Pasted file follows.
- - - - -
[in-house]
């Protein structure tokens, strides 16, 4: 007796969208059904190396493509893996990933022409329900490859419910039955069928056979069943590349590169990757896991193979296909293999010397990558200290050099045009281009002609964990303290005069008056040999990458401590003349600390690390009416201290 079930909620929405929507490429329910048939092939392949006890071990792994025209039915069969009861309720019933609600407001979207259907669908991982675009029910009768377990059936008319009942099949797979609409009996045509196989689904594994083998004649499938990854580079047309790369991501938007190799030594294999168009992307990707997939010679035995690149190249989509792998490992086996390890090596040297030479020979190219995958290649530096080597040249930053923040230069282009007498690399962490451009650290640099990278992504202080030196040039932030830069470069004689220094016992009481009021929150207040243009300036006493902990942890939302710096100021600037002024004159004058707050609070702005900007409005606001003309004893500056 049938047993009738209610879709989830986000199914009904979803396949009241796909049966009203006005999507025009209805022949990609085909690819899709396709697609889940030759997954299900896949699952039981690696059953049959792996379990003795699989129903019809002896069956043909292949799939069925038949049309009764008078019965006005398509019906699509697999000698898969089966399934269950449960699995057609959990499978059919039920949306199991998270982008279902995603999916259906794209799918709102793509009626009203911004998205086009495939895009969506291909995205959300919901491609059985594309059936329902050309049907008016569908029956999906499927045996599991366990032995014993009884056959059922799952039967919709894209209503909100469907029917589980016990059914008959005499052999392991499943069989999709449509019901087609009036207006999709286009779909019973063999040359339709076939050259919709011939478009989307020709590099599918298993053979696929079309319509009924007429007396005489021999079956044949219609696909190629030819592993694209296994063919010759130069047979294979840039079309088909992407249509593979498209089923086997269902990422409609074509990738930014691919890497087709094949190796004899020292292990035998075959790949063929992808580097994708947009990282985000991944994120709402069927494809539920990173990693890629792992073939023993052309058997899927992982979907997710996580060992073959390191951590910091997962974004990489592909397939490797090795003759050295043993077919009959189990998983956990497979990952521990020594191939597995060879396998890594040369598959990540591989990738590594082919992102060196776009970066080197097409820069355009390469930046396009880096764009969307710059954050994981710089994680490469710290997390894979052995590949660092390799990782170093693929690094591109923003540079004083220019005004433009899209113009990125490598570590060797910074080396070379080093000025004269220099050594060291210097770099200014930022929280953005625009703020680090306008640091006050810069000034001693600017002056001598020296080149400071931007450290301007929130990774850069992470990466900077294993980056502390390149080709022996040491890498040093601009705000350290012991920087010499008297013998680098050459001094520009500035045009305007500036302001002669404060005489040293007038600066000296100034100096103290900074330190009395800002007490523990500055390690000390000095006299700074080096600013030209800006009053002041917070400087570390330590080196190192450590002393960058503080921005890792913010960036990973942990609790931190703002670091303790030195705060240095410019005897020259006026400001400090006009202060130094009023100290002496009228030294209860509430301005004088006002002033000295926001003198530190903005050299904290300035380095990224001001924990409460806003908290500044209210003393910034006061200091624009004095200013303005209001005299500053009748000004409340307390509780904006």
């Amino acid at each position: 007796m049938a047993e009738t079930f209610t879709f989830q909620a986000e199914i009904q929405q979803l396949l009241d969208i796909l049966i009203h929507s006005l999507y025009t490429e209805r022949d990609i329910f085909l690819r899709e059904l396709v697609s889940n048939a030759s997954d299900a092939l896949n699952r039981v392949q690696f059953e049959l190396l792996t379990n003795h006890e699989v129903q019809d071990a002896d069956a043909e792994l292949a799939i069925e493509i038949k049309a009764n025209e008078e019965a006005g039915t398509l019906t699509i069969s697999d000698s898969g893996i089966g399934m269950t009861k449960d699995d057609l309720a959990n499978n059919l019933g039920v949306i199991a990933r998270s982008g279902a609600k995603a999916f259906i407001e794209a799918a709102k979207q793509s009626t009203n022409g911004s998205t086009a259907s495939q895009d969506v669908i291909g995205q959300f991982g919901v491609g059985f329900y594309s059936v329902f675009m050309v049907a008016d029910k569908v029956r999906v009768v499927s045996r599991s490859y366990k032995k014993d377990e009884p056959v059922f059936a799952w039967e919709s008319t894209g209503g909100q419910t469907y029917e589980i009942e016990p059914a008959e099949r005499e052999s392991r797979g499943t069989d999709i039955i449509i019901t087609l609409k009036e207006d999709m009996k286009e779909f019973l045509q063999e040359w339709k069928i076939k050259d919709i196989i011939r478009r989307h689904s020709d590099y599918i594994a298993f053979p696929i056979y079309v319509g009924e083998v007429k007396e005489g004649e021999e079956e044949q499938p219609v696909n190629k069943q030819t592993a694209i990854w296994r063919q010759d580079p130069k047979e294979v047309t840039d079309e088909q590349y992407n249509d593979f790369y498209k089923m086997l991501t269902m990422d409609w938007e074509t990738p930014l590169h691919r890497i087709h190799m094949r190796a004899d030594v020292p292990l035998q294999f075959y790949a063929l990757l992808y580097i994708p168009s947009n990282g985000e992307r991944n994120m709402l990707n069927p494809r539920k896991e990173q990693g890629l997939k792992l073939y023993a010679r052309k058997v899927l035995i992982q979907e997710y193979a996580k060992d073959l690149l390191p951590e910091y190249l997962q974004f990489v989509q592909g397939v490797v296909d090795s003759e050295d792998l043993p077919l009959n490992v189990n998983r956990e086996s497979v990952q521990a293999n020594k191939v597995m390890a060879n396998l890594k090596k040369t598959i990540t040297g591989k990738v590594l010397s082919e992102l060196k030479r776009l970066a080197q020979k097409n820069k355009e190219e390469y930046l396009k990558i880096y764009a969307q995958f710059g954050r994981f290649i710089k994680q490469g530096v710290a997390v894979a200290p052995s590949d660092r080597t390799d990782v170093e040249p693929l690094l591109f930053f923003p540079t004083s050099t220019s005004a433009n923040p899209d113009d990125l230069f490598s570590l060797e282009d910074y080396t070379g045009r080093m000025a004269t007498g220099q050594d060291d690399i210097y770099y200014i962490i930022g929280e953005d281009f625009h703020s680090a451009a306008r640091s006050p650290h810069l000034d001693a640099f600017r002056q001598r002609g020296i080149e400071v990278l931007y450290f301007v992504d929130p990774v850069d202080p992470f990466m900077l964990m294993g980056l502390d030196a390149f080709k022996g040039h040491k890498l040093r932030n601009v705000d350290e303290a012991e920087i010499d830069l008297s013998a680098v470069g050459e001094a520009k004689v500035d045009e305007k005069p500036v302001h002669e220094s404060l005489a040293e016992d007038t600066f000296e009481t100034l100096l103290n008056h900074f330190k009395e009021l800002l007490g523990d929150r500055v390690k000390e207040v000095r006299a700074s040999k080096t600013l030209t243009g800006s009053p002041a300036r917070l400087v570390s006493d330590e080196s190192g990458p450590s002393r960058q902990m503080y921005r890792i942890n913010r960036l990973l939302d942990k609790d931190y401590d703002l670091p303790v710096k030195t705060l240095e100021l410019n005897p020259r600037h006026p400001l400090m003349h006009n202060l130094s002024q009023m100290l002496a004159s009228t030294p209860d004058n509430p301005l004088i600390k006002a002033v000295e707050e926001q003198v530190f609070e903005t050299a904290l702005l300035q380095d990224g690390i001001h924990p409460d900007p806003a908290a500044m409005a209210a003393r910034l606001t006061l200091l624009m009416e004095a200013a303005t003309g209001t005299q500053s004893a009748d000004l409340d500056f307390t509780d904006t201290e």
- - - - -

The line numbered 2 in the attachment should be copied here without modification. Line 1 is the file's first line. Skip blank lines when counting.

């Protein structure tokens, strides 16, 4: 007796969208059904190396493509893996990933022409329900490859419910039955069928056979069943590349590169990757896991193979296909293999010397990558200290050099045009281009002609964990303290005069008056040999990458401590003349600390690390009416201290 079930909620929405929507490429329910048939092939392949006890071990792994025209039915069969009861309720019933609600407001979207259907669908991982675009029910009768377990059936008319009942099949797979609409009996045509196989689904594994083998004649499938990854580079047309790369991501938007190799030594294999168009992307990707997939010679035995690149190249989509792998490992086996390890090596040297030479020979190219995958290649530096080597040249930053923040230069282009007498690399962490451009650290640099990278992504202080030196040039932030830069470069004689220094016992009481009021929150207040243009300036006493902990942890939302710096100021600037002024004159004058707050609070702005900007409005606001003309004893500056 049938047993009738209610879709989830986000199914009904979803396949009241796909049966009203006005999507025009209805022949990609085909690819899709396709697609889940030759997954299900896949699952039981690696059953049959792996379990003795699989129903019809002896069956043909292949799939069925038949049309009764008078019965006005398509019906699509697999000698898969089966399934269950449960699995057609959990499978059919039920949306199991998270982008279902995603999916259906794209799918709102793509009626009203911004998205086009495939895009969506291909995205959300919901491609059985594309059936329902050309049907008016569908029956999906499927045996599991366990032995014993009884056959059922799952039967919709894209209503909100469907029917589980016990059914008959005499052999392991499943069989999709449509019901087609009036207006999709286009779909019973063999040359339709076939050259919709011939478009989307020709590099599918298993053979696929079309319509009924007429007396005489021999079956044949219609696909190629030819592993694209296994063919010759130069047979294979840039079309088909992407249509593979498209089923086997269902990422409609074509990738930014691919890497087709094949190796004899020292292990035998075959790949063929992808580097994708947009990282985000991944994120709402069927494809539920990173990693890629792992073939023993052309058997899927992982979907997710996580060992073959390191951590910091997962974004990489592909397939490797090795003759050295043993077919009959189990998983956990497979990952521990020594191939597995060879396998890594040369598959990540591989990738590594082919992102060196776009970066080197097409820069355009390469930046396009880096764009969307710059954050994981710089994680490469710290997390894979052995590949660092390799990782170093693929690094591109923003540079004083220019005004433009899209113009990125490598570590060797910074080396070379080093000025004269220099050594060291210097770099200014930022929280953005625009703020680090306008640091006050810069000034001693600017002056001598020296080149400071931007450290301007929130990774850069992470990466900077294993980056502390390149080709022996040491890498040093601009705000350290012991920087010499008297013998680098050459001094520009500035045009305007500036302001002669404060005489040293007038600066000296100034100096103290900074330190009395800002007490523990500055390690000390000095006299700074080096600013030209800006009053002041917070400087570390330590080196190192450590002393960058503080921005890792913010960036990973942990609790931190703002670091303790030195705060240095410019005897020259006026400001400090006009202060130094009023100290002496009228030294209860509430301005004088006002002033000295926001003198530190903005050299904290300035380095990224001001924990409460806003908290500044209210003393910034006061200091624009004095200013303005209001005299500053009748000004409340307390509780904006």